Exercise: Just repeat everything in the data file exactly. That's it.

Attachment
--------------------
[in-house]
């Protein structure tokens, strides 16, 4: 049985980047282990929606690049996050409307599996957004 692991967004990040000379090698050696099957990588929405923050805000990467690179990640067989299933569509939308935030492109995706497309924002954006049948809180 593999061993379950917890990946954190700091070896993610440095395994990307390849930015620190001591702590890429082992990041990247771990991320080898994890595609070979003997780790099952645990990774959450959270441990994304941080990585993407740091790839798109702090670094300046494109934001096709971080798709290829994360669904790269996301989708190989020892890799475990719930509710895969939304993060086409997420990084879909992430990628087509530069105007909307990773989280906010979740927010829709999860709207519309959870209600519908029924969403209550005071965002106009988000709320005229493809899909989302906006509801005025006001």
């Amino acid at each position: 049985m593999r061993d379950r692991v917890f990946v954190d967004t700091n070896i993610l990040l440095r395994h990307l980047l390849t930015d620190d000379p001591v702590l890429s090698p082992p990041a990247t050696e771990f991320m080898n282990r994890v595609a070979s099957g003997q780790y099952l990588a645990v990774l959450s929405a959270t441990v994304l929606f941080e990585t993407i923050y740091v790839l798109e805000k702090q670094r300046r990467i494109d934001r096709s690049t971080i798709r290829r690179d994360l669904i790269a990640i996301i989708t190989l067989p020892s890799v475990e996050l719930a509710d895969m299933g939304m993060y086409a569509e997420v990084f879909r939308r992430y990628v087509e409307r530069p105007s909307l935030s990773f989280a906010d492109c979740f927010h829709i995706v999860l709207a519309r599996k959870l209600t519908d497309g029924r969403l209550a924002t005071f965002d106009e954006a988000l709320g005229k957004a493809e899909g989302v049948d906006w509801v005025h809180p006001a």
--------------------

[in-house]
């Protein structure tokens, strides 16, 4: 049985980047282990929606690049996050409307599996957004 692991967004990040000379090698050696099957990588929405923050805000990467690179990640067989299933569509939308935030492109995706497309924002954006049948809180 593999061993379950917890990946954190700091070896993610440095395994990307390849930015620190001591702590890429082992990041990247771990991320080898994890595609070979003997780790099952645990990774959450959270441990994304941080990585993407740091790839798109702090670094300046494109934001096709971080798709290829994360669904790269996301989708190989020892890799475990719930509710895969939304993060086409997420990084879909992430990628087509530069105007909307990773989280906010979740927010829709999860709207519309959870209600519908029924969403209550005071965002106009988000709320005229493809899909989302906006509801005025006001």
């Amino acid at each position: 049985m593999r061993d379950r692991v917890f990946v954190d967004t700091n070896i993610l990040l440095r395994h990307l980047l390849t930015d620190d000379p001591v702590l890429s090698p082992p990041a990247t050696e771990f991320m080898n282990r994890v595609a070979s099957g003997q780790y099952l990588a645990v990774l959450s929405a959270t441990v994304l929606f941080e990585t993407i923050y740091v790839l798109e805000k702090q670094r300046r990467i494109d934001r096709s690049t971080i798709r290829r690179d994360l669904i790269a990640i996301i989708t190989l067989p020892s890799v475990e996050l719930a509710d895969m299933g939304m993060y086409a569509e997420v990084f879909r939308r992430y990628v087509e409307r530069p105007s909307l935030s990773f989280a906010d492109c979740f927010h829709i995706v999860l709207a519309r599996k959870l209600t519908d497309g029924r969403l209550a924002t005071f965002d106009e954006a988000l709320g005229k957004a493809e899909g989302v049948d906006w509801v005025h809180p006001a």